State of the art in upsizing algorithms?

Started Jun 9, 2014 | Discussions thread
Mark Scott Abeln
OP Mark Scott Abeln Forum Pro • Posts: 15,716
Re: State of the art in upsizing algorithms?

hjulenissen wrote:

If this model (or something equally good) can be built from the demosaiced image, then one could equally well do the processing in stages. The question is if there is some unique information that needs to be propagated between the traditional blocks.

The unique information would be the actual values read from the mosaic. There are common algorithms that assume correlations between color channels which is a rather perilous assumption, I’d think, in many cases, particularly where there is fine color differences that need to be preserved.

I think that demosaicing would benefit from insight into the noise, but also from knowing how the denoised samples would look like. I think that deconvolution might benefit from something similar. So perhaps some iterative process could reduce the problem that every stage would ideally like to work on the improved output (or not) of every other stage?

Yes, that is a good idea. Getting a good idea of what the overall image looks like can in turn help determine what demosaicing algorithm would work well (even locally), instead of simply treating each pixel as an individual in isolation from the whole. This might even help with automatic white balance and color transformation.

If you had access to a practical camera (say, a D800) and an impractical camera (say, a D800 using 20x20 stitched images at base ISO and using some multi-spectral pre-filter), then you could generate two images of the same scene. One test-image, and one reference. The question then is what nonlinear, signal-adaptive transformation (i.e. raw development) would make the test image as similar as possible to the reference image (in some numeric or perceptual fashion).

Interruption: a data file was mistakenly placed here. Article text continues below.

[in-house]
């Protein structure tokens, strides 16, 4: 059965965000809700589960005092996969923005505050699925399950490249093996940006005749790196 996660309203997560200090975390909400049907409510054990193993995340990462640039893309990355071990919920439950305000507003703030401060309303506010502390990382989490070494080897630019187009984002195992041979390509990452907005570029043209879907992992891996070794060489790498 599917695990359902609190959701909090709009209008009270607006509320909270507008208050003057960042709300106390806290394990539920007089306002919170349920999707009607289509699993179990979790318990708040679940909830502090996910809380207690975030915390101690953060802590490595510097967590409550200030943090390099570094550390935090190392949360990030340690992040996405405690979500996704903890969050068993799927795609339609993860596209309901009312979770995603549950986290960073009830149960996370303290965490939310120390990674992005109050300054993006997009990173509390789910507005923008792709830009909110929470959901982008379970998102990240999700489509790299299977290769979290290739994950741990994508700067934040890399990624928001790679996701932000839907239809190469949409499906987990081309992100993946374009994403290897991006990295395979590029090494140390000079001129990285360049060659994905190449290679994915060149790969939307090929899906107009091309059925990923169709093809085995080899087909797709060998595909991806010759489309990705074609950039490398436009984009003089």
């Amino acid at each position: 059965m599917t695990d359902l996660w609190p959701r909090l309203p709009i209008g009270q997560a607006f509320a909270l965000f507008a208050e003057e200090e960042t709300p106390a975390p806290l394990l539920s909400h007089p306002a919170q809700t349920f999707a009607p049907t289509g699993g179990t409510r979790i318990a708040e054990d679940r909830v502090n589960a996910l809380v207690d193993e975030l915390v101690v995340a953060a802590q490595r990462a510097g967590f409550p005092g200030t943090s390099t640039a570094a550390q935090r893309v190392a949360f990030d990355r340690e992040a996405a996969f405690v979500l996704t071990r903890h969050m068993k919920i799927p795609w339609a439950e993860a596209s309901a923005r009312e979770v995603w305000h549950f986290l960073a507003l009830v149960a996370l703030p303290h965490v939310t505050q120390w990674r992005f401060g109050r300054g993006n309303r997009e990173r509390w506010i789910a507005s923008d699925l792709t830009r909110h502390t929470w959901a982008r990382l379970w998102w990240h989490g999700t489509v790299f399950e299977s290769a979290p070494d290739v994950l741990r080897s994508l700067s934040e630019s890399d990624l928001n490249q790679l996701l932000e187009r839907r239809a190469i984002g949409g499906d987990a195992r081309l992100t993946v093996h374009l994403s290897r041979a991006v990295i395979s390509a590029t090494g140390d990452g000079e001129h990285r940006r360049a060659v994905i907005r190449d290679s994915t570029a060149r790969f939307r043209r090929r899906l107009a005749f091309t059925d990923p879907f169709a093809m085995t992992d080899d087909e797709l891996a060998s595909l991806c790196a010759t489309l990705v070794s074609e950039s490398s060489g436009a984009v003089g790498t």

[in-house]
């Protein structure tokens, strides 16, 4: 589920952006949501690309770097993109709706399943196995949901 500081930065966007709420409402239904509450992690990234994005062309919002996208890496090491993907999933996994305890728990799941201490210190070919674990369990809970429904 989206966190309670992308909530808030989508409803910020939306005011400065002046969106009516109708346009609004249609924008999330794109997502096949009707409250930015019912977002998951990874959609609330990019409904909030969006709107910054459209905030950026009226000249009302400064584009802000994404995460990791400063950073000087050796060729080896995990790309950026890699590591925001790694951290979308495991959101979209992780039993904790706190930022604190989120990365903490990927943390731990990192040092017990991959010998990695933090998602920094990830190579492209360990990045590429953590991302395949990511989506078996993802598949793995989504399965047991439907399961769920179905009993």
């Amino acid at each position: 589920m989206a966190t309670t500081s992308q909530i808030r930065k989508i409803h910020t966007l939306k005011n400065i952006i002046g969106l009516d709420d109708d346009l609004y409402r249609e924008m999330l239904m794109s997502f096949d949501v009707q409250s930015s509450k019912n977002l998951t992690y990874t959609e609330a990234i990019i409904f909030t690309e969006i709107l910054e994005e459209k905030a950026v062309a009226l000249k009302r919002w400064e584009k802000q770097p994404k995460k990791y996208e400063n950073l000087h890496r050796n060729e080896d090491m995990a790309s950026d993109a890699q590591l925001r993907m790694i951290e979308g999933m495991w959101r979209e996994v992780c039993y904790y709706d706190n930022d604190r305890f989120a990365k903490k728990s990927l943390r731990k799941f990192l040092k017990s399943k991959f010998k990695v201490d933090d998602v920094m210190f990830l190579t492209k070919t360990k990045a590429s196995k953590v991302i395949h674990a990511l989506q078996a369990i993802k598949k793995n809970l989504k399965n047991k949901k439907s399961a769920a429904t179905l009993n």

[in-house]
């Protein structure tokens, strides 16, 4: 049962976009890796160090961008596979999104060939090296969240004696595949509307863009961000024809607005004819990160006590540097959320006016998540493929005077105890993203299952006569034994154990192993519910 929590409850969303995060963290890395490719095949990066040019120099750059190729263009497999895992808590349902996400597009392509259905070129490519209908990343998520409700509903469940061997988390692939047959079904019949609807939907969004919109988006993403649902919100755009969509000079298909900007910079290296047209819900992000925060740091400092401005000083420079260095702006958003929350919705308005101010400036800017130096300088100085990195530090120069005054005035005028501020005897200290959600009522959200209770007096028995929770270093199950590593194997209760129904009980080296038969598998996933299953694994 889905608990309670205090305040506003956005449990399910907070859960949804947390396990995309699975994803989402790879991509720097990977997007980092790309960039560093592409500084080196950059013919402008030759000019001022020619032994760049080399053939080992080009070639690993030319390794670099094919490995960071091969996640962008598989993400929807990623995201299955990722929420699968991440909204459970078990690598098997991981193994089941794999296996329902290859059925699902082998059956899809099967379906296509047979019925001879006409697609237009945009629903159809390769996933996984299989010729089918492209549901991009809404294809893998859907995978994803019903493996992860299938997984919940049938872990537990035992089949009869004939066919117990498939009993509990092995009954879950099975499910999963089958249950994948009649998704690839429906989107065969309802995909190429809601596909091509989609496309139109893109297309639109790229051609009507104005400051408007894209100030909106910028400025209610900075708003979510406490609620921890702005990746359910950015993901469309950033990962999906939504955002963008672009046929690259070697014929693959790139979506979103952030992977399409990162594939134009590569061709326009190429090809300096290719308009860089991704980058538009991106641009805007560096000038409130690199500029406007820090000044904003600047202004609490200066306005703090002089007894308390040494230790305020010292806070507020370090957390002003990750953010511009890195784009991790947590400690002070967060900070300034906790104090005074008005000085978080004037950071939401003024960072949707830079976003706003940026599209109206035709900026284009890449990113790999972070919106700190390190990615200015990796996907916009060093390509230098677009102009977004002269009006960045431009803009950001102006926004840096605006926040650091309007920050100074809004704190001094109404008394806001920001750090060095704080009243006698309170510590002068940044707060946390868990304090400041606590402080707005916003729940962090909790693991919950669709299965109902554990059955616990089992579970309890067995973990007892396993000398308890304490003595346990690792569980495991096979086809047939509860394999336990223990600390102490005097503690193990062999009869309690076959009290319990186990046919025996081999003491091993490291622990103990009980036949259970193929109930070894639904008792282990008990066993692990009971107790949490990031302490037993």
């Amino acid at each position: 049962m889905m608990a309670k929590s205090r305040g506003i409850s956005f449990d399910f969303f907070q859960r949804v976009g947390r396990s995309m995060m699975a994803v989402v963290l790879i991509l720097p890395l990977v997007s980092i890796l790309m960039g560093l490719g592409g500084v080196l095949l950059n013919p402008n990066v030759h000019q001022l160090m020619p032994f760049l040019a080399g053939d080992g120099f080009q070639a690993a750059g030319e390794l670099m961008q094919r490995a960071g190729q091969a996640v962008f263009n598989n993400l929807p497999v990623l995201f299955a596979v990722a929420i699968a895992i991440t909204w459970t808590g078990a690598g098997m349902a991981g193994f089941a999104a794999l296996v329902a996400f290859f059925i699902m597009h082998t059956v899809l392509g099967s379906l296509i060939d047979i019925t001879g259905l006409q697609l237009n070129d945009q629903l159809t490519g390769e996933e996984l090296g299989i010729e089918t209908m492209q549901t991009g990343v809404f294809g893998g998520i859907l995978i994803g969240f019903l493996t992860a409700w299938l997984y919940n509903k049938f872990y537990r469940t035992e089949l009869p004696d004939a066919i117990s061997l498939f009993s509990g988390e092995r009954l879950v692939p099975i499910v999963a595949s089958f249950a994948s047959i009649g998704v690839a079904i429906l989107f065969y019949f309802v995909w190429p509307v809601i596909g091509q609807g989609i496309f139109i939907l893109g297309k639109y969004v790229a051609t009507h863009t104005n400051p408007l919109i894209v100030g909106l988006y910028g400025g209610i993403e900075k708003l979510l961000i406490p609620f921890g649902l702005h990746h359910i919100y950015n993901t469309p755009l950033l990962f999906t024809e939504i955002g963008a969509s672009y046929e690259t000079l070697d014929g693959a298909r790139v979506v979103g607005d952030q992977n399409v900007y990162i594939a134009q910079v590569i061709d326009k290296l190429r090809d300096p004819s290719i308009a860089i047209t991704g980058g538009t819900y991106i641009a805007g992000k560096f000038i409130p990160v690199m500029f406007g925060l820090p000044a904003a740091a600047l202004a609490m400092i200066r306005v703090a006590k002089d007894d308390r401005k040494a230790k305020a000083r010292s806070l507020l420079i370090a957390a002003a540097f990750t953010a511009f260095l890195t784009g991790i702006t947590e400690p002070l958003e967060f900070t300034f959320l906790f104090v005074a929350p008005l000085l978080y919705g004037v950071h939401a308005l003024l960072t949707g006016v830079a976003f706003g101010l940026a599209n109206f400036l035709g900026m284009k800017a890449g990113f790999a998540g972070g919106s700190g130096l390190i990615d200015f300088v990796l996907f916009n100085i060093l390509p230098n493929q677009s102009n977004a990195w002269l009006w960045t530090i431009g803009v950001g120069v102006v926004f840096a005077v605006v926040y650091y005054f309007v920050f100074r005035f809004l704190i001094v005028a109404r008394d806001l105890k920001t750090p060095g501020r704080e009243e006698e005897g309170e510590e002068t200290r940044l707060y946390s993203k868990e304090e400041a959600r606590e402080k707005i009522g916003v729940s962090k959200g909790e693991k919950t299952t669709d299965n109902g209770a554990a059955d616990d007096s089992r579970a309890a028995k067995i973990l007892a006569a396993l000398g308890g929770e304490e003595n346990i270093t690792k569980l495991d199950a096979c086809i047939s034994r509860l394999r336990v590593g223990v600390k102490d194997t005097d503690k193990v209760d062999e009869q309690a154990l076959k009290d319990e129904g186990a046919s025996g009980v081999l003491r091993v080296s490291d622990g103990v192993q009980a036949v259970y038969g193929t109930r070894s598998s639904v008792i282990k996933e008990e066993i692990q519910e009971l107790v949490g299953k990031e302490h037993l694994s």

Well this is a big data problem, and so there is opportunity for improvement. Looking over the scholarly literature, so often I see judgements made on small data sets, along with an over-reliance on a purely inductive approach. This of course leads to rather narrow conclusions, limited to the very limited original data set.

If you're adventurous, you could use one of the frequency domain methods and effectively do your resampling when converting back to the xy domain. However, my experience with image frequency domain processing is quite limited, and I have seen minor divergence from expected results, even with 64-bit floating point precision.

I see "the frequency domain" as just a linear transform. So why should we expect something like a 2d DFT to matter much for image quality (processing speed is a different matter). Why not some time/space transform tradeoff (wavelet, filterbank,...)?

I believe that straight image FFT processing often has issues with padding. Specifically, the inherent assumption that the input is infinitely periodically repeated gives less than ideal results.

Perhaps those more into statistics than myself could offer some ideas. If each image sensel is a filtered, noisy sample of some process of specific stochastic parameters (unknown, but perhaps guessable, hopefully locally stationary), then one might be able to "guess" the image (possibly at a denser grid) while minimizing some expected error criterion. Again, I am sceptical (even if you could do the mathematics) that minimizing a simple error will end up looking good.

I wonder if changing the transform basis vector to square waves might help? That might eliminate some artifacts. But I’m not a mathematician.

Or is this all moot, current cameras provide "good enough" accuracy under good conditions, and we all end up doing unrealistic colors, over-sharpening etc because that is what we want in the first place?


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